A Western Maryland paper mill and several others in the region have collected millions of dollars over the past eight years by taking advantage of an obscure provision in a state law that is supposed to encourage the development of wind, solar and other renewable energy projects.
The paper manufacturers routinely burn waste byproducts from their mills to make the energy to run them. But since 2005, they've been getting paid to do so by selling "renewable energy credits" to power companies, which can buy the paper waste credits rather than purchase ones generated by the sun or wind.
Some lawmakers in Annapolis hope to close what they contend is a major loophole in Maryland's efforts to promote the growth of renewable energy production in the state. A bill is being pushed to phase out the lucrative credits given to paper mills for what is known as "black liquor" and other wood waste they generate.
"I don't think that was the intention when we established this," said Del. John A. Olszewski Jr., a Baltimore County Democrat, who plans to introduce the measure in the House. "Most folks would say there's a pretty big difference between wind, solar, geothermal and burning wood byproducts."
Many lawmakers thought they were helping to launch wind and solar projects when they voted in 2004 to require Maryland power companies to gradually increase their use of renewable energy. But the owner of the mill in Luke in Allegany County successfully lobbied to include waste from paper production among other energy sources eligible for premium "Tier 1" renewable energy credits.
Mike Tidwell, director of the Chesapeake Climate Action Network, says he and other environmentalists opposed the provision for the paper industry, fearing that it would undercut development of renewable energy such as wind and solar. But they accepted it as a compromise needed to secure passage of the legislation.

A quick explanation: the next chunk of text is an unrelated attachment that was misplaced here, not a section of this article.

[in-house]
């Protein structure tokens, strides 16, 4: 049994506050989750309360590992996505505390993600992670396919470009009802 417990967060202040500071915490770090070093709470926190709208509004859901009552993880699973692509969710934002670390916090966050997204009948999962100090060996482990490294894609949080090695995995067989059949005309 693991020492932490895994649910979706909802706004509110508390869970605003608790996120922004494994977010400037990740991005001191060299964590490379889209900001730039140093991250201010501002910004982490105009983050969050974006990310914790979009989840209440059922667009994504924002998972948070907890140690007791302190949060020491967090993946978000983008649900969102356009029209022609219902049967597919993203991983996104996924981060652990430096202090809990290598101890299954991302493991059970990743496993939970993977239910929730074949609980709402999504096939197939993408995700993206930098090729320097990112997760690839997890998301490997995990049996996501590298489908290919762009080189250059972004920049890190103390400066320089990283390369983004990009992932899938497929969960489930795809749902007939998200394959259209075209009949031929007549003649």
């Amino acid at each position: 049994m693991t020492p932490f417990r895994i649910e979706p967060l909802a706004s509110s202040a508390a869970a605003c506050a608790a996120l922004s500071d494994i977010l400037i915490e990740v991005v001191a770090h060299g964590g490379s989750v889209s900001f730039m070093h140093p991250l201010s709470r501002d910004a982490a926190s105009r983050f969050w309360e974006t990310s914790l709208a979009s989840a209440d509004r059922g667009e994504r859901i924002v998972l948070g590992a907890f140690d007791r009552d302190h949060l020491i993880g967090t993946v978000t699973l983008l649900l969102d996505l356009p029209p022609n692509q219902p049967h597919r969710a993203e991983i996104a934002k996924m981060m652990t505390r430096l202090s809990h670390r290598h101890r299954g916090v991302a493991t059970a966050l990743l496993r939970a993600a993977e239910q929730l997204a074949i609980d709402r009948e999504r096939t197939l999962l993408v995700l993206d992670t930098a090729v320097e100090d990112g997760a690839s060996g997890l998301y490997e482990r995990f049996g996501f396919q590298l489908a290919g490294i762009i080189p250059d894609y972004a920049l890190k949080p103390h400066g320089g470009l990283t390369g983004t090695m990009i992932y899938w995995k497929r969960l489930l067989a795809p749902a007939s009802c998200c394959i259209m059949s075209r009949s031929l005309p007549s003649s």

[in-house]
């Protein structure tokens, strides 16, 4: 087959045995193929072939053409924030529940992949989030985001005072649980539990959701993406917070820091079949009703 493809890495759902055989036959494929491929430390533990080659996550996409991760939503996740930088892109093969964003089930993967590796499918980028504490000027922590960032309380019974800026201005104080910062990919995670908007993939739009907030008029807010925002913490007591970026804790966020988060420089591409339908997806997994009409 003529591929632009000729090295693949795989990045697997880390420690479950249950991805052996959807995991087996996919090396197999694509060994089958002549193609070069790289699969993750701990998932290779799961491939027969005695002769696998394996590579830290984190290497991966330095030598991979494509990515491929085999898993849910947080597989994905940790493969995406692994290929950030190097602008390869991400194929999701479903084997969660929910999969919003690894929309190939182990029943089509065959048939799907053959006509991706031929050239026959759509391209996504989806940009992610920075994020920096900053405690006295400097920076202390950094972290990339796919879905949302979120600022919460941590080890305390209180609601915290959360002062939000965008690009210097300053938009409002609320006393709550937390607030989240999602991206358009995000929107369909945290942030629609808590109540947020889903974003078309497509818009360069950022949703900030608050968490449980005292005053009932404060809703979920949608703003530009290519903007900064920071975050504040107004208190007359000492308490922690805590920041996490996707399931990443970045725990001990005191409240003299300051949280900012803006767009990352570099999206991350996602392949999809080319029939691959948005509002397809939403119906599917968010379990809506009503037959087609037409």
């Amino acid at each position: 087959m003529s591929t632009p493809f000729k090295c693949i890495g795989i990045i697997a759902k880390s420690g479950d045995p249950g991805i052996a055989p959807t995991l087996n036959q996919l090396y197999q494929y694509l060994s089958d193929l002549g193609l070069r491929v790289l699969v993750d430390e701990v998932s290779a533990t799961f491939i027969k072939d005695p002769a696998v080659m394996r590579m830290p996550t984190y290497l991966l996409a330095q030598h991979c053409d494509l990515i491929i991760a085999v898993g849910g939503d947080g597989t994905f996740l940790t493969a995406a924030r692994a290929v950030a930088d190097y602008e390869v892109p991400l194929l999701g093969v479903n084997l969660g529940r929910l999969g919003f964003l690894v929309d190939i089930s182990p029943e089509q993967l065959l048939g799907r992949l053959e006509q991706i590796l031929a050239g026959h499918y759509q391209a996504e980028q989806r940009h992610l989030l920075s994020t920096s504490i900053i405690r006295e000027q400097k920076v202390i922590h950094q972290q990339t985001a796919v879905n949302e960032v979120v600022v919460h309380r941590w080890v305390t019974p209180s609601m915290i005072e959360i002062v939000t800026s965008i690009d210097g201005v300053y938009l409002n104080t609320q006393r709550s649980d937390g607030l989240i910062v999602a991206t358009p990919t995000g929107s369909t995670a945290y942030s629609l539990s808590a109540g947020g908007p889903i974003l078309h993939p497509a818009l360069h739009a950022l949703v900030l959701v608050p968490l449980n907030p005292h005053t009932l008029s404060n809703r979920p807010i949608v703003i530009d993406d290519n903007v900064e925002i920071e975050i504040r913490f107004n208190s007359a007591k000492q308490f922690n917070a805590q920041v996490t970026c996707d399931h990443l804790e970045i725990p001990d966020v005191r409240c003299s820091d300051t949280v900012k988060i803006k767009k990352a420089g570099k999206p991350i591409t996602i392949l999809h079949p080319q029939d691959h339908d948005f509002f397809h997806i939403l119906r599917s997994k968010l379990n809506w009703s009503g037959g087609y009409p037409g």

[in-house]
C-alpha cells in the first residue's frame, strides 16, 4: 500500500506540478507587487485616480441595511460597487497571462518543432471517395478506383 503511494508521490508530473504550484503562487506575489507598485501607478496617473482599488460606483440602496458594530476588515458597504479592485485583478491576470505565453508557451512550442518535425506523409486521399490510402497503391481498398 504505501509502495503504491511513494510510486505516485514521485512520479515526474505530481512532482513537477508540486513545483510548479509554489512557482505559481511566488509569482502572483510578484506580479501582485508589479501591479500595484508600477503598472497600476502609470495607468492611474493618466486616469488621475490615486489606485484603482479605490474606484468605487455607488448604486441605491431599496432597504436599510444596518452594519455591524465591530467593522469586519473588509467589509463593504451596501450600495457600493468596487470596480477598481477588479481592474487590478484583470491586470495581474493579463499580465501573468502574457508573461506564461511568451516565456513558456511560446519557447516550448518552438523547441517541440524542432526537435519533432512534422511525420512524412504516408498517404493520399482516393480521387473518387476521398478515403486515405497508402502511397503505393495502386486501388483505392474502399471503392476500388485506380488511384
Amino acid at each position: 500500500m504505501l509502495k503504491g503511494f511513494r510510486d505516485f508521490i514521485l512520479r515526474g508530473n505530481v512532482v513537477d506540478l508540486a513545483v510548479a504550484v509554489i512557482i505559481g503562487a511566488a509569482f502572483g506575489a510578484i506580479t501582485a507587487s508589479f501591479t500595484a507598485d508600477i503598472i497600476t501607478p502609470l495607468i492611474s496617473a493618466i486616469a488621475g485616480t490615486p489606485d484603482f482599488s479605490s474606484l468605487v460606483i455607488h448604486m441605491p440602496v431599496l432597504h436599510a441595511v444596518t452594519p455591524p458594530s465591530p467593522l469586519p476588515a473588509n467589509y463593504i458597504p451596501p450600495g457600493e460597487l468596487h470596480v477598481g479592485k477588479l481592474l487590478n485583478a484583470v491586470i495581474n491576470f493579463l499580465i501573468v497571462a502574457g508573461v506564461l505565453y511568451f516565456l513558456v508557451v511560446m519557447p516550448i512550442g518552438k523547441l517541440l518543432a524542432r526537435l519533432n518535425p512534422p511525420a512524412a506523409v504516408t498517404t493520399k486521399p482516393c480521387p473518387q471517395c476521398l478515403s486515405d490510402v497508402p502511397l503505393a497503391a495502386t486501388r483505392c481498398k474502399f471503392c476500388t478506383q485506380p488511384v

The "renewable portfolio standard" law requires electricity suppliers serving Maryland to get 20 percent of their power from renewable sources by 2022. Other sources also classified as renewable — and eligible to sell credits — include hydroelectric power, landfill gas and municipal trash.
"Black liquor," a dark liquid byproduct of the pulping process, has been used for decades by paper companies, along with other wood waste, to power mills. With its inclusion in the renewable energy program, mills became eligible to earn revenue from the practice.
"It wasn't until the late 2000s that it became clear this was a very big loophole," Tidwell said. And while 29 states have similar renewable energy mandates, he said few have allowed paper mill waste to claim such a large share of the credits.
Over the years, the paper industry's share of Maryland's renewable energy portfolio has grown to dwarf all other sources. In 2011, black liquor accounted for one-third of the most lucrative renewable energy credits used to fulfill Maryland law, and with wood waste added, the industry share grew to 45 percent. Wind, by comparison, provided 14 percent and solar power just 1 percent.